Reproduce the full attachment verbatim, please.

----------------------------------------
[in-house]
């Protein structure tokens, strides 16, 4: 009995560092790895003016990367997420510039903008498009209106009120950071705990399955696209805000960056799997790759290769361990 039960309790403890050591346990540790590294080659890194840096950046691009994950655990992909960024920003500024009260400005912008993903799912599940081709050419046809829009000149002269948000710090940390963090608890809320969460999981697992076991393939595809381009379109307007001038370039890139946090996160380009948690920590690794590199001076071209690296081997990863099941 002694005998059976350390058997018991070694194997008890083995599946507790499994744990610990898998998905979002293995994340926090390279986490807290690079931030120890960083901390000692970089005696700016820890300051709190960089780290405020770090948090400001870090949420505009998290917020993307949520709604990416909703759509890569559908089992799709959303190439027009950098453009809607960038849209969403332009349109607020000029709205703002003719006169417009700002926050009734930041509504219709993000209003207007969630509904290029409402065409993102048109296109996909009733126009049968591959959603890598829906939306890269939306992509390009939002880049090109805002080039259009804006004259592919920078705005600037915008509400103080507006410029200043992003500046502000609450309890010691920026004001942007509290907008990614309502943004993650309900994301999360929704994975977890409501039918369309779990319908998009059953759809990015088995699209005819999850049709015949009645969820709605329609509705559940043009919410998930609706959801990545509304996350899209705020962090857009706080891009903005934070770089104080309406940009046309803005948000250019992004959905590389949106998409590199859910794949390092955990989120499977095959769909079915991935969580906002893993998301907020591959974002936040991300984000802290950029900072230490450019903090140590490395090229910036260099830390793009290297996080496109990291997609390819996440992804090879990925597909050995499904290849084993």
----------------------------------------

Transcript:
[in-house]
């Protein structure tokens, strides 16, 4: 009995560092790895003016990367997420510039903008498009209106009120950071705990399955696209805000960056799997790759290769361990 039960309790403890050591346990540790590294080659890194840096950046691009994950655990992909960024920003500024009260400005912008993903799912599940081709050419046809829009000149002269948000710090940390963090608890809320969460999981697992076991393939595809381009379109307007001038370039890139946090996160380009948690920590690794590199001076071209690296081997990863099941 002694005998059976350390058997018991070694194997008890083995599946507790499994744990610990898998998905979002293995994340926090390279986490807290690079931030120890960083901390000692970089005696700016820890300051709190960089780290405020770090948090400001870090949420505009998290917020993307949520709604990416909703759509890569559908089992799709959303190439027009950098453009809607960038849209969403332009349109607020000029709205703002003719006169417009700002926050009734930041509504219709993000209003207007969630509904290029409402065409993102048109296109996909009733126009049968591959959603890598829906939306890269939306992509390009939002880049090109805002080039259009804006004259592919920078705005600037915008509400103080507006410029200043992003500046502000609450309890010691920026004001942007509290907008990614309502943004993650309900994301999360929704994975977890409501039918369309779990319908998009059953759809990015088995699209005819999850049709015949009645969820709605329609509705559940043009919410998930609706959801990545509304996350899209705020962090857009706080891009903005934070770089104080309406940009046309803005948000250019992004959905590389949106998409590199859910794949390092955990989120499977095959769909079915991935969580906002893993998301907020591959974002936040991300984000802290950029900072230490450019903090140590490395090229910036260099830390793009290297996080496109990291997609390819996440992804090879990925597909050995499904290849084993």